Bronchopulmonary dysplasia (BPD) is considered by many to be an independent risk factor for poor neurodevelopment in premature infants. However, infants with BPD experience intermittent hypoxic episodes. This study was undertaken to determine whether intermittent hypoxic stress associated with BPD contributes to the development of neurological deficit. The model of BPD was produced in neonatal mice by exposure to hyperoxia (65% O2) for 4 weeks. Arterial blood gases, pulmonary mechanics, and histopathology were used to define the degree of lung injury. The mice were subjected to brief (10 min/day) and intermittent (10 days) hypoxic stress (8% O2) at different stages of the development of hyperoxia-induced lung injury. At 8 weeks of life, the neurofunction was assessed by water maze and rota-rod tests followed by cerebral morphological analysis using Nissl, bromodeoxyuridine, and caspase-3 immunostaining. Data were compared to naïve normoxic littermates and those mice that were exposed only to hyperoxia or intermittent hypoxia alone. Mice with BPD subjected to brief/intermittent hypoxia demonstrated a significantly poorer navigational memory performance as compared with normoxic mice and mice with BPD that were not subjected to intermittent hypoxia. The neurofunctional handicap in these mice was associated with significantly decreased brain weight and increased cerebral expression of caspase-3. Our results suggest that intermittent hypoxia associated with hyperoxia-induced lung injury, but not lung injury itself, results in significant neurological handicap in neonatal mice with BPD.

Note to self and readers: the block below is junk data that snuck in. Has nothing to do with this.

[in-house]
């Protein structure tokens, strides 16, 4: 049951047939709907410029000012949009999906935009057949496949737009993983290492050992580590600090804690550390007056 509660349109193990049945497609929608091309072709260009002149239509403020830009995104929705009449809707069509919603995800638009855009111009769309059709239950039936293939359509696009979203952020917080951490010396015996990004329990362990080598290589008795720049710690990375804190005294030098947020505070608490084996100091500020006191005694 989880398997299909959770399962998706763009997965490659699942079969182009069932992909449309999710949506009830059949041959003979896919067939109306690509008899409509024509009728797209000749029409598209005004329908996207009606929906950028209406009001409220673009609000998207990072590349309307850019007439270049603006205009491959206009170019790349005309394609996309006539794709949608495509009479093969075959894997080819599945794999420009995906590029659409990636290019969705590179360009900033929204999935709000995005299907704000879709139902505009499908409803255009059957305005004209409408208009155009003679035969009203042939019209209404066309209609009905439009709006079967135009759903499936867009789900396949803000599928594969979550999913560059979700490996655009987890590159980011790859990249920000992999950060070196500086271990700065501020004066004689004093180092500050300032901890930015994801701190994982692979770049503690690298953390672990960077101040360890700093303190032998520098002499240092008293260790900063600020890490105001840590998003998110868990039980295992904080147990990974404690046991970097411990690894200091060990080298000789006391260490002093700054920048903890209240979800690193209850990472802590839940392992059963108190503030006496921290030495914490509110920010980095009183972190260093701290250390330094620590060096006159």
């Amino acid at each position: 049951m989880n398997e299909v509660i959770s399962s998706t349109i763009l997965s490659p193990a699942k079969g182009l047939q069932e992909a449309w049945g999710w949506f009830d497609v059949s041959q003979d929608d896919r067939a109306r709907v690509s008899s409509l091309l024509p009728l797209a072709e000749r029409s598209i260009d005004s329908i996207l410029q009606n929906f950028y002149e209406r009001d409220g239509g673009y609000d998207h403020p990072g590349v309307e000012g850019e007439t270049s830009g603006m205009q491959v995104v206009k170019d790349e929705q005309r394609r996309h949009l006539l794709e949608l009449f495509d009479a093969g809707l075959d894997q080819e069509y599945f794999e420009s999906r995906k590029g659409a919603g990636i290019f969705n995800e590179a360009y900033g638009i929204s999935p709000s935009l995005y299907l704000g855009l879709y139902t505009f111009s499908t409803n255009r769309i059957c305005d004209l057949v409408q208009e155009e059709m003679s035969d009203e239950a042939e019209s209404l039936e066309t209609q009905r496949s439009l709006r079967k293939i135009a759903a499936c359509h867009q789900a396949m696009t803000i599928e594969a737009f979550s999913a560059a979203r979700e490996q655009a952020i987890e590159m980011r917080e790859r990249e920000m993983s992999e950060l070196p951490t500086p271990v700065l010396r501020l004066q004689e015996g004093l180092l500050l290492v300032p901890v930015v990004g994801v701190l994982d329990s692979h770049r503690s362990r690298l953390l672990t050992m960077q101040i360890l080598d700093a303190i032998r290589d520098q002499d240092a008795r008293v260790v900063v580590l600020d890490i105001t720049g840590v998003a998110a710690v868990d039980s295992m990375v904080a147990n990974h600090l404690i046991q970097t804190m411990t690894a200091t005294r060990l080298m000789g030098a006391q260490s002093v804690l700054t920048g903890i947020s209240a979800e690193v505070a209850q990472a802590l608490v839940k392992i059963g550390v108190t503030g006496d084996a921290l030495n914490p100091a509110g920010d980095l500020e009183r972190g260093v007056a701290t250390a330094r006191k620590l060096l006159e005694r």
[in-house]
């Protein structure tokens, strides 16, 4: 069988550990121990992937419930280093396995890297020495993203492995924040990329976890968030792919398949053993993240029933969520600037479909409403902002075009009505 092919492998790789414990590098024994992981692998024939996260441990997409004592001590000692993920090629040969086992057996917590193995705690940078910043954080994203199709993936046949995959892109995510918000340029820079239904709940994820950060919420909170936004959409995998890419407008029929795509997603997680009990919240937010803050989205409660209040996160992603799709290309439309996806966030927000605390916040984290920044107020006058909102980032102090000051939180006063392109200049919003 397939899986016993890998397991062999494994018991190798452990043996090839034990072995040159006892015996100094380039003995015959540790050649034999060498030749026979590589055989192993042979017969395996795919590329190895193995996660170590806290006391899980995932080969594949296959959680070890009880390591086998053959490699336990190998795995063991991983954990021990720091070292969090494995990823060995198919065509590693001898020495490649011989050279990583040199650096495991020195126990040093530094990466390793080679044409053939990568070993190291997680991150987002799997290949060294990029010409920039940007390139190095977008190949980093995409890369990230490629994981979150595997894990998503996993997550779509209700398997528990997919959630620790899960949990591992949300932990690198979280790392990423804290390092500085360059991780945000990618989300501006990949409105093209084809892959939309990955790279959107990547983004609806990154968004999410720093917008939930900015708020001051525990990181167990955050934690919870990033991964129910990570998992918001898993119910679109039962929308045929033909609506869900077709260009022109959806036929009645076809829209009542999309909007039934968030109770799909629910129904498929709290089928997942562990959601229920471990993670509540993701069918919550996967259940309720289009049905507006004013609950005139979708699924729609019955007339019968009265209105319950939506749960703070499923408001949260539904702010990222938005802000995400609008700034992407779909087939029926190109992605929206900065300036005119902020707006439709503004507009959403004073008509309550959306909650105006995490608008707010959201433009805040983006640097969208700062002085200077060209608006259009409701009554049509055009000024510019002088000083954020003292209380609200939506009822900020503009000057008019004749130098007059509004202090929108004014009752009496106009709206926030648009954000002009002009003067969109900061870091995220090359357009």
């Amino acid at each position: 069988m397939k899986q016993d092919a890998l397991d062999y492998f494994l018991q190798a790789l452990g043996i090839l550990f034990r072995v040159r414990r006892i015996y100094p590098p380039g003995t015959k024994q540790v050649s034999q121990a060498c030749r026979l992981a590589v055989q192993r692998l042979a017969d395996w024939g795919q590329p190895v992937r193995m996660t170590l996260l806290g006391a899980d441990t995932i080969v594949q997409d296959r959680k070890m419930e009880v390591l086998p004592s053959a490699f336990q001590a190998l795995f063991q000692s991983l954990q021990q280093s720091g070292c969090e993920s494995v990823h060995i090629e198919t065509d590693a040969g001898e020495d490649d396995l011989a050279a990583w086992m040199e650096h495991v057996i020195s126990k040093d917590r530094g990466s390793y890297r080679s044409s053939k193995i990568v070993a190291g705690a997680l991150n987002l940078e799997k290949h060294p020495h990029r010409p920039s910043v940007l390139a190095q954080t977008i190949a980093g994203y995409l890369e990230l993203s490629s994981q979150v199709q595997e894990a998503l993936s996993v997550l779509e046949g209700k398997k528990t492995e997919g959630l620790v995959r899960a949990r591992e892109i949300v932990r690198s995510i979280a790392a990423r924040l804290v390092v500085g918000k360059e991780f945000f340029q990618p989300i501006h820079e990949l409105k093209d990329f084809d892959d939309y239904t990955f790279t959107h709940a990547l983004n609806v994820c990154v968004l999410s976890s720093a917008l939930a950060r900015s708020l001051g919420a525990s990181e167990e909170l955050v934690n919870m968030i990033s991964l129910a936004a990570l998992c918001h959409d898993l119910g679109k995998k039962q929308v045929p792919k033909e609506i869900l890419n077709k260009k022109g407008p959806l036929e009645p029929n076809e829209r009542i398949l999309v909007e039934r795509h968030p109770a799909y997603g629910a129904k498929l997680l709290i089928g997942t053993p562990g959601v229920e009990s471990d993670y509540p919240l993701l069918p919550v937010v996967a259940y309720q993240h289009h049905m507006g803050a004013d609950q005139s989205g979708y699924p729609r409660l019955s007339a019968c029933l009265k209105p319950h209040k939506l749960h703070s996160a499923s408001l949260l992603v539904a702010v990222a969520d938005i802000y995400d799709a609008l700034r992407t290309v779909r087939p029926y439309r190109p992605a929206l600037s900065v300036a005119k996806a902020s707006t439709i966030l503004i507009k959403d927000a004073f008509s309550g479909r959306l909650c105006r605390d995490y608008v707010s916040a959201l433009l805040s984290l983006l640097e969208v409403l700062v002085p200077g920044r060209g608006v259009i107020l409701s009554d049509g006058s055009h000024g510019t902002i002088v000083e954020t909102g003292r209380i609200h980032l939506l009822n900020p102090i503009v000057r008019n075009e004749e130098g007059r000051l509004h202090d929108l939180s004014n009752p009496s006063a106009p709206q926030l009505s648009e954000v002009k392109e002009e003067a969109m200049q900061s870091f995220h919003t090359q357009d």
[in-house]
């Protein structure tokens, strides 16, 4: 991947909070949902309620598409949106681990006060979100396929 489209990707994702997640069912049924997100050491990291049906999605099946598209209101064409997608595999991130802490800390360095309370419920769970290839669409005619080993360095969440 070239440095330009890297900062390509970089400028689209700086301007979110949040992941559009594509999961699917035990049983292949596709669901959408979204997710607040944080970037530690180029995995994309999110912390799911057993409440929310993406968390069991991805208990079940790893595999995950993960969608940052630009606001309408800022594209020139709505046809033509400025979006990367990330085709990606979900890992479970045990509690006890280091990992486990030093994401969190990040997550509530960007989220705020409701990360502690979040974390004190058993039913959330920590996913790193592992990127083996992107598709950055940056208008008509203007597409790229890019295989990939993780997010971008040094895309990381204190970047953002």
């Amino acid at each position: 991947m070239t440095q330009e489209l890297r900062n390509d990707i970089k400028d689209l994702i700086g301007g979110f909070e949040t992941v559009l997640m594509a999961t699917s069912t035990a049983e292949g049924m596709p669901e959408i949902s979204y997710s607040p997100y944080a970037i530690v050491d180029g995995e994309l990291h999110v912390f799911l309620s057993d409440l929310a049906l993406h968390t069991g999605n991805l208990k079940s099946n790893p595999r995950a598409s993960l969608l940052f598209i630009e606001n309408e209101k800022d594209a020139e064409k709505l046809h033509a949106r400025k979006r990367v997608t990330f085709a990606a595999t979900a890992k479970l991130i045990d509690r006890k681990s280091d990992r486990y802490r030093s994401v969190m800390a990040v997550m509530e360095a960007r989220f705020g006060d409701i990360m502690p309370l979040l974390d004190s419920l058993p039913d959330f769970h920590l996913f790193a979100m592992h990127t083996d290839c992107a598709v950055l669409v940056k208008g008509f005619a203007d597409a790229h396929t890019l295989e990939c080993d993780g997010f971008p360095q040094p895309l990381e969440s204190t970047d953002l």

- Bronchopulmonary dysplasia, neurological outcome
- Lung injury